I am a purple belt masters featherweight BJJ athlete based in Hereford UK at The Combat Academy under Dave Coles.
I'm pretty sure it is a right of passage that any blue belt feels that they need to start a blog, however, I hope that this website will be a reference for myself and possibly some level of help to other competing masters athletes by talking about things that work for me. I already keep spreadsheets for my weight, competition record and training record so I figure I might as well keep them updated here as well as any fight videos that I have.
I plan to write about my training experiences, how I try to stay in shape and good (or bad) products that I stumble across. If you want to read a bit more about my journey to BJJ so far, read on. If not my competition history, videos, sponsors and blog are up above.
Where it began...
I started my martial arts journey with Hanshi Marc Howes in Aberdeen back when I was 15. Back then Marc was still a Sensei and was teaching Ashihara Karate, I was a typical greasy, slightly, angry teen. I did lots of kicking and punching pads and lot's and lots of sparring. It being a full contact squad I learned to take a hit and generally how to control my temper.
When the UFC, Vale Tudo and Pancrase started hitting our shores (mostly on dodgy VHS copies) we shared these around and suddenly realised we needed a ground game, so we started training with various Judoka and a tame Jiu Jitsu instructor called Steve Kilner. It was all pretty... um... robust. We rolled on wooden floors, dislocated joints and spent a reasonable amount of time unconcious. Luckily through the International Ashihara Organisation Marc made contact with John Bluming who is a Dutch pioneer in judo, Kyokushin Karate and mixed martial arts. He started showing us important things like tapping and using mats.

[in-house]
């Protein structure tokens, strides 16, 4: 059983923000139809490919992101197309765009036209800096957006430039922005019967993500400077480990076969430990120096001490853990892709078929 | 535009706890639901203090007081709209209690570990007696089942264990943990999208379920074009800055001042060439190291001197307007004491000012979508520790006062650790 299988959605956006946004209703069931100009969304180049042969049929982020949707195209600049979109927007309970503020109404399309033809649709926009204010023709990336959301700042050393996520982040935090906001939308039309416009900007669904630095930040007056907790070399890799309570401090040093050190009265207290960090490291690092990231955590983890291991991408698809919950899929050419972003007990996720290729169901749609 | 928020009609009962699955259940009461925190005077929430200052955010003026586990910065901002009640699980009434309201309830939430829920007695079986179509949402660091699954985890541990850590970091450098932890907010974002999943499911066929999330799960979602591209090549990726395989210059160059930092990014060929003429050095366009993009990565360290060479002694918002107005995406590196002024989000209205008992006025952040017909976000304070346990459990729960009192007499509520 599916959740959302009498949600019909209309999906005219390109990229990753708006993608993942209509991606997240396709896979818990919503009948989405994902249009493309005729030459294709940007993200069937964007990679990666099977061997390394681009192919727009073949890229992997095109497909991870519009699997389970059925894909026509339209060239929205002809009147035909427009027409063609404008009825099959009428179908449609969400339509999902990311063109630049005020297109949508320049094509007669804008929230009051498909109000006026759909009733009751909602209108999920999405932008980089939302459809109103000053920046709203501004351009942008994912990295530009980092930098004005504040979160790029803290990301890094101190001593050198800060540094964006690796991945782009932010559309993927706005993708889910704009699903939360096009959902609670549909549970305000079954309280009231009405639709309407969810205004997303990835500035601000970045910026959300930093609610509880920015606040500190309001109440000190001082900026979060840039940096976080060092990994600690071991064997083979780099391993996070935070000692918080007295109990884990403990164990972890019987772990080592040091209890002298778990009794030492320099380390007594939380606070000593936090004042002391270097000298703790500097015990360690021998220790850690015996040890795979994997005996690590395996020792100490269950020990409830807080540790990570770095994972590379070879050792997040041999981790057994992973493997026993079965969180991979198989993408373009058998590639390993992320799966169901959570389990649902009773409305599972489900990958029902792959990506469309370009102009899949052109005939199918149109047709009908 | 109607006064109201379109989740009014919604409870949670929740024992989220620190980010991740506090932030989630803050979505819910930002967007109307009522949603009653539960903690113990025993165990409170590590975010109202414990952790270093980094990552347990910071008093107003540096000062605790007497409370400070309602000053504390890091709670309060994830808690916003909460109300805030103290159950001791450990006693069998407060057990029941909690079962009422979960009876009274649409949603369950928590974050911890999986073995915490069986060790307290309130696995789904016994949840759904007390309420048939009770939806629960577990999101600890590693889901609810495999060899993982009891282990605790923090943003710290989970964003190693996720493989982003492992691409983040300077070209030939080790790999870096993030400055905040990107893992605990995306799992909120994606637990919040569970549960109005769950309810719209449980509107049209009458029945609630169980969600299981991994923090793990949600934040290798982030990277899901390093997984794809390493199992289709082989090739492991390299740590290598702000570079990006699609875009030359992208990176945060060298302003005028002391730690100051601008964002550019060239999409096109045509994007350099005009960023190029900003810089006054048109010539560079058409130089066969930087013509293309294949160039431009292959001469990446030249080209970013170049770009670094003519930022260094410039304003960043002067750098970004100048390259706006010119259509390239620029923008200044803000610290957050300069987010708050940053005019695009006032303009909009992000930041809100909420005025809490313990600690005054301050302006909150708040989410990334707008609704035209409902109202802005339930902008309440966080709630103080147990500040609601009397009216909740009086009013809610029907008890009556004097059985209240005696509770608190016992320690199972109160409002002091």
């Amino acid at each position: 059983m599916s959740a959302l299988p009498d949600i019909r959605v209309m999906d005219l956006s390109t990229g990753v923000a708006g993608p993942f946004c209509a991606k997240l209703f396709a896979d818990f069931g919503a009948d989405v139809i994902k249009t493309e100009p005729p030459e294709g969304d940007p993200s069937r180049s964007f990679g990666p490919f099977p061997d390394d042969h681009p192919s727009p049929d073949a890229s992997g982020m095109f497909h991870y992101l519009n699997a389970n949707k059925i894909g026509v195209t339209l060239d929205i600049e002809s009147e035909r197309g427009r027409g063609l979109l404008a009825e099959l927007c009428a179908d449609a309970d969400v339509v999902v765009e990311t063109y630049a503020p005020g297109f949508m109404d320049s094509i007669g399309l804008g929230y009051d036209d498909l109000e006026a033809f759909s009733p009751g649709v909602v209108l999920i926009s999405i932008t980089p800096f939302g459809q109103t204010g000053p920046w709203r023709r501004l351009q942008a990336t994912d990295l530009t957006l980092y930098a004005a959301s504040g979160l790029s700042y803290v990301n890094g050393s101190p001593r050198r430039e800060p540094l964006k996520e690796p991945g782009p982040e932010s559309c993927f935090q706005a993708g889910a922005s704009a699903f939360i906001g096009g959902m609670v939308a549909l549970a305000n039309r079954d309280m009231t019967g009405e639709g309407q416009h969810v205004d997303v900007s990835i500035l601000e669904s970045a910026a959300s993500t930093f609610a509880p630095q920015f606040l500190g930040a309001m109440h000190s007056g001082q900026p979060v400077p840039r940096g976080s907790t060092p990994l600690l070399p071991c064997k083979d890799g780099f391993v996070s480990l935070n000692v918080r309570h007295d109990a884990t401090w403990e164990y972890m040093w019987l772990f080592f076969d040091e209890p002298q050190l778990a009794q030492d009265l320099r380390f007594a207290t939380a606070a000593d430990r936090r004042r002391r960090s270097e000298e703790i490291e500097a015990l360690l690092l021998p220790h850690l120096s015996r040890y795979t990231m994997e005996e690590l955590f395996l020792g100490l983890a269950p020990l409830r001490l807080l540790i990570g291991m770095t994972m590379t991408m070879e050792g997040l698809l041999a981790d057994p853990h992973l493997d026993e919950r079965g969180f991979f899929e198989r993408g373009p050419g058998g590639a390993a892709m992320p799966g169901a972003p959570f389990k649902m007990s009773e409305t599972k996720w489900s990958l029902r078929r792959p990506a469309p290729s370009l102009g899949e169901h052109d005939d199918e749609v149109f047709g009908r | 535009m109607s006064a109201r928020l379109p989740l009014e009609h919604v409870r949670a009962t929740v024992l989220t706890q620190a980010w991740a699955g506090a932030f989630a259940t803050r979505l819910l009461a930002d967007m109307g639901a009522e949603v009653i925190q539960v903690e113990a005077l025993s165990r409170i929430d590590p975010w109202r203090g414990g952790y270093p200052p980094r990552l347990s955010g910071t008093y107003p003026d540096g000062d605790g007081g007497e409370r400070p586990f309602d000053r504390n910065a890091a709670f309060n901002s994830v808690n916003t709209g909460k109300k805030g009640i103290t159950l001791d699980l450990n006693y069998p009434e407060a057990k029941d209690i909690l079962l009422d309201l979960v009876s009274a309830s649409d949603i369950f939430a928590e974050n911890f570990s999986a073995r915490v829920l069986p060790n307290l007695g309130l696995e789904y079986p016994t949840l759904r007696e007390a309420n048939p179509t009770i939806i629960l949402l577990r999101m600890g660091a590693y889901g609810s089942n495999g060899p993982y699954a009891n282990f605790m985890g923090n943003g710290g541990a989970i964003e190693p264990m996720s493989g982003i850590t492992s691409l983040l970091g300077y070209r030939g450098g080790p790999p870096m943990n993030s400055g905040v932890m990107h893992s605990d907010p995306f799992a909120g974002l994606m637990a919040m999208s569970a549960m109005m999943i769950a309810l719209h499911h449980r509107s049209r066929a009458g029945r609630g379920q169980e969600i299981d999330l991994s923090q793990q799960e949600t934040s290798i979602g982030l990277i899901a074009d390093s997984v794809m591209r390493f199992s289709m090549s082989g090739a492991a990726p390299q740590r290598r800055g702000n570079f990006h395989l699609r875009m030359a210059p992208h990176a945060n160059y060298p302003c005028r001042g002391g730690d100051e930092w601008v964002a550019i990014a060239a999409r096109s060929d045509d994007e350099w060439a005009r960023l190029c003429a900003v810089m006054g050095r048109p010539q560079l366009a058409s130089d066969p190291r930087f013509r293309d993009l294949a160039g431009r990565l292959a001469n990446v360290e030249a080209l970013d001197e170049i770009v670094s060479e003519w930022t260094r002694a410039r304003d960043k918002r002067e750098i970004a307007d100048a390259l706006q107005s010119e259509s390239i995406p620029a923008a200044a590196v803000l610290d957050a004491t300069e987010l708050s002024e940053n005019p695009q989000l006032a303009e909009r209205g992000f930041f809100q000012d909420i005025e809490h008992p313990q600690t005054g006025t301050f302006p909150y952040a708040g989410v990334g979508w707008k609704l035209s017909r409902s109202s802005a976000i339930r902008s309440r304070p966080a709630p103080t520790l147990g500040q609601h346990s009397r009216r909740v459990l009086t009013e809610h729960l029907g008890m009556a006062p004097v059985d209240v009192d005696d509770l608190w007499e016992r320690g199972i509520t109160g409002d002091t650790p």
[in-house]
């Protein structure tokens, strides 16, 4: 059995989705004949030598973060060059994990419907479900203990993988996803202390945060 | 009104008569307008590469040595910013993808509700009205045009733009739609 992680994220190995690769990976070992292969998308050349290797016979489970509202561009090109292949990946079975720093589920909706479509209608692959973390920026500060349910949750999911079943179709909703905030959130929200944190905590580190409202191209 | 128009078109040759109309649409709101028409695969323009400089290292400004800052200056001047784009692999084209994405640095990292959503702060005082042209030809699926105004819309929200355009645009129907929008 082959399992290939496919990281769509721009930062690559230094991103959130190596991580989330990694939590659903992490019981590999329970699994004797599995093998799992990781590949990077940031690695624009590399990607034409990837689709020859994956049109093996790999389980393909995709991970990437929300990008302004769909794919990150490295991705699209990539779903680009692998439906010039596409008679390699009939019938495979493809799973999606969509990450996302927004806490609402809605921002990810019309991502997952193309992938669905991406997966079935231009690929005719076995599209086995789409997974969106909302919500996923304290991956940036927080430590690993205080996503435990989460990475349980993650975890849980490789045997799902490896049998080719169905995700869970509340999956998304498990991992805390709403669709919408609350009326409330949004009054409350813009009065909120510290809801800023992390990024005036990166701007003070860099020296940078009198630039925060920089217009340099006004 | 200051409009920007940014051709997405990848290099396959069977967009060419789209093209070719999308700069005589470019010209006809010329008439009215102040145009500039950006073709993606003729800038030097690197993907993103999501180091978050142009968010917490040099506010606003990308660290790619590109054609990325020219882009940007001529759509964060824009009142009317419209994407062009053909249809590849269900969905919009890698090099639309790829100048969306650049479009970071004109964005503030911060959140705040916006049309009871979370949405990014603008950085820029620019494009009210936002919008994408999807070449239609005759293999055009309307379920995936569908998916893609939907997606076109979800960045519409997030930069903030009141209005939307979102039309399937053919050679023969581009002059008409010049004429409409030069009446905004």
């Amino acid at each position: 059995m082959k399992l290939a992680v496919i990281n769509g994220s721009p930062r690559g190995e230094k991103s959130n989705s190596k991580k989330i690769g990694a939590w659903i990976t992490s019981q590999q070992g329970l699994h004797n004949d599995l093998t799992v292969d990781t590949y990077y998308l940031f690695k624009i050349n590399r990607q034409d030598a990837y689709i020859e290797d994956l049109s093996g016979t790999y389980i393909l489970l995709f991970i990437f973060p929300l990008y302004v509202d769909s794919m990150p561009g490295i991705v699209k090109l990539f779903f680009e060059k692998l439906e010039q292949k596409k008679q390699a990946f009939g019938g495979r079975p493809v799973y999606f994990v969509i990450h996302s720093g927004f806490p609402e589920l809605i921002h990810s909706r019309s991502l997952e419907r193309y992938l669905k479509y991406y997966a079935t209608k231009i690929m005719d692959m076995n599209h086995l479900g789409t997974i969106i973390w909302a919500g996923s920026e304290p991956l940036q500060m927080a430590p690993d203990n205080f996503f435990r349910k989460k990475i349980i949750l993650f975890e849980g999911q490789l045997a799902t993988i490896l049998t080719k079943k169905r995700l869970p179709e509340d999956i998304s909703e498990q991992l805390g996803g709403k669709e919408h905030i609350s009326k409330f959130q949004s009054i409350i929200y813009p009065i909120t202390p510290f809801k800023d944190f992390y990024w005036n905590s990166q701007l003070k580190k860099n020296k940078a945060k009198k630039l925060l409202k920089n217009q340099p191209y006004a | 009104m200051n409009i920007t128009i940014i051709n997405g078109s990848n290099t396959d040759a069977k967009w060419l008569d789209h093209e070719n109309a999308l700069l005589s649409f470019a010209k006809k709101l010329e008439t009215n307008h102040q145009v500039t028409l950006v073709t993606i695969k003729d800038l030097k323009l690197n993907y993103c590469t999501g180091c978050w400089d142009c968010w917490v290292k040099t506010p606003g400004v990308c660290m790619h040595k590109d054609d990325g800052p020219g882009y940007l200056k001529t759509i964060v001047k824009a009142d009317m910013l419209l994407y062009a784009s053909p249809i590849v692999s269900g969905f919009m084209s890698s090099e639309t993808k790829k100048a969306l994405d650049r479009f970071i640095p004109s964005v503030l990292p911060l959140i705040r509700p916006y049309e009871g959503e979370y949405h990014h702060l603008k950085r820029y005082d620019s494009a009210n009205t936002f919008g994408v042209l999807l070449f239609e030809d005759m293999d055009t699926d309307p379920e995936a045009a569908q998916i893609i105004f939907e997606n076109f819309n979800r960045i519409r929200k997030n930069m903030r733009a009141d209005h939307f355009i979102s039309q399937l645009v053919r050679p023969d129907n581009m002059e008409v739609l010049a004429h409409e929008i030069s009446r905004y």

When I hit 21 I made the slightly odd (and hugely regrettable) decision to quit. I was 1st Kyu but I felt that as we were moving into new systems we were ditching the belts and, not that I was particularly worried about the belt, I just started to lose focus. I think if I am honest I was just more into girls than training. I also left Aberdeen where Marc was based and moved to Glasgow.
Marc and John have continued to develop a successful all round fighting system up in Aberdeen and across Europe. If you are in Aberdeen and want to train I would be a fool not to recommend trying out Jigoku Dojo.
Back to the grind...
At 35 I moved to Melbourne Australia. In the intervening years I had joined a few MMA clubs, done a lot of running and gym work but basically not really engaged with martial arts. I would try a club out, then work or girls would get in the way and I would stop training. When I got to Melbourne my wife was working evenings and I decided that I was bored of just staying at my desk and working every night. I knew I wanted to start fighting again and I decided that I was only interested in joining a squad with the name 'Gracie' because that was the name from those grainy VHS days. I might have accepted training with Bas Rutten but he's only got one gym so...